Date of Award

Summer 2015

Document Type


Degree Name

Doctor of Philosophy (PhD)


Psychology and Behavioral Sciences

First Advisor

Walter Buboltz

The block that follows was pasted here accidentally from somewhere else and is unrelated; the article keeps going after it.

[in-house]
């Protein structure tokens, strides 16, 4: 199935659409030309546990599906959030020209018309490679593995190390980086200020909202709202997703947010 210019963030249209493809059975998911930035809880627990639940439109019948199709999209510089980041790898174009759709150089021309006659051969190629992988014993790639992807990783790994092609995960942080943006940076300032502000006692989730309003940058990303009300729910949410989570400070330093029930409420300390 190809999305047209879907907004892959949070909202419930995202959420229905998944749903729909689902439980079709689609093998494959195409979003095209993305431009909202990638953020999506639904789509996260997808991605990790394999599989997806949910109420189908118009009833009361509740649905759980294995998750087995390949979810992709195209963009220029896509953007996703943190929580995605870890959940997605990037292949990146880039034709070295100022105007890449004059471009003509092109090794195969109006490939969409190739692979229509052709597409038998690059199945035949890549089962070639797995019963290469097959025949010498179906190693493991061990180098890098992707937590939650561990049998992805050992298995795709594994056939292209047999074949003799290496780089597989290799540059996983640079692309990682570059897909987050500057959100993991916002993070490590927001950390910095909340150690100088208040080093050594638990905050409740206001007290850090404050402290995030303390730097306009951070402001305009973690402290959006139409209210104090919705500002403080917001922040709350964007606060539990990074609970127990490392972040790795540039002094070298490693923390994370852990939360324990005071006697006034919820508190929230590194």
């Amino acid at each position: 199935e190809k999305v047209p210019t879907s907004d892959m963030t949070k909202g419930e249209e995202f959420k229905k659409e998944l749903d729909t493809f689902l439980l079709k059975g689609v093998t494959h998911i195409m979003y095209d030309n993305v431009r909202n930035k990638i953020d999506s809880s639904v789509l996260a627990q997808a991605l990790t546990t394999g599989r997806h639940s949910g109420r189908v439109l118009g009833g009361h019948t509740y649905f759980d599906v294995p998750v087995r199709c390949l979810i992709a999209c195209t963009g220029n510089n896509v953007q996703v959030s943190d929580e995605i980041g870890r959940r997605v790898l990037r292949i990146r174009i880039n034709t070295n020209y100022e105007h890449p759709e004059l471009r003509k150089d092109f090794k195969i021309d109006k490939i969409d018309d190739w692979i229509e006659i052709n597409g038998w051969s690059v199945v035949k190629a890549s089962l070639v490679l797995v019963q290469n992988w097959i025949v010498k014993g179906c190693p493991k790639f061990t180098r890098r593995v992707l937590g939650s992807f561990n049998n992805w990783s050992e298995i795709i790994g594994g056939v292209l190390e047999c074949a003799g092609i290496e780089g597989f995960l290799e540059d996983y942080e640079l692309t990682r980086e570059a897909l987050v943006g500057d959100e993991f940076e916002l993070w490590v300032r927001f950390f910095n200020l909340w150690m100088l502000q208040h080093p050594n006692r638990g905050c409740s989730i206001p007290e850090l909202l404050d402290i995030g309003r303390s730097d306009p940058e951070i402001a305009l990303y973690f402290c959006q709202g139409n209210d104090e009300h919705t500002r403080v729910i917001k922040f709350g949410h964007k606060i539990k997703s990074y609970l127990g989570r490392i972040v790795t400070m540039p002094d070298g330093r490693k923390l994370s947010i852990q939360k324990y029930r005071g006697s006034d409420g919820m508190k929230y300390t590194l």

The college years are often depicted as a time of immense change, specifically in relation to college students' level of nutrition and sleep quality. However, these health concerns not only impact college students' health but also their academic performance, mood, and as a result their future. The primary purpose of this study was to determine whether technologically enhanced health messages are more effective than the traditional text format for creating healthy behavioral changes amongst college students. Secondly, the study provides the opportunity to examine previous research involving message framing, specifically, regulatory focus theory and self-efficacy, in order to provide further evidence in relation to the most effective way to frame sleep hygiene and nutrition laden information. The "frame" of a health message refers to whether the message emphasizes the benefits of performing a behavior (gain frame) or the costs of not engaging in a specific behavior (loss frame). After reading two framed messages, one related to sleep hygiene and another related to nutrition, participants rated the extent to which they agreed with the messages as well as how persuasive they found the messages to be. Results indicated no significant findings, however, clinical and theoretical implications are discussed, as well as considerations for future research.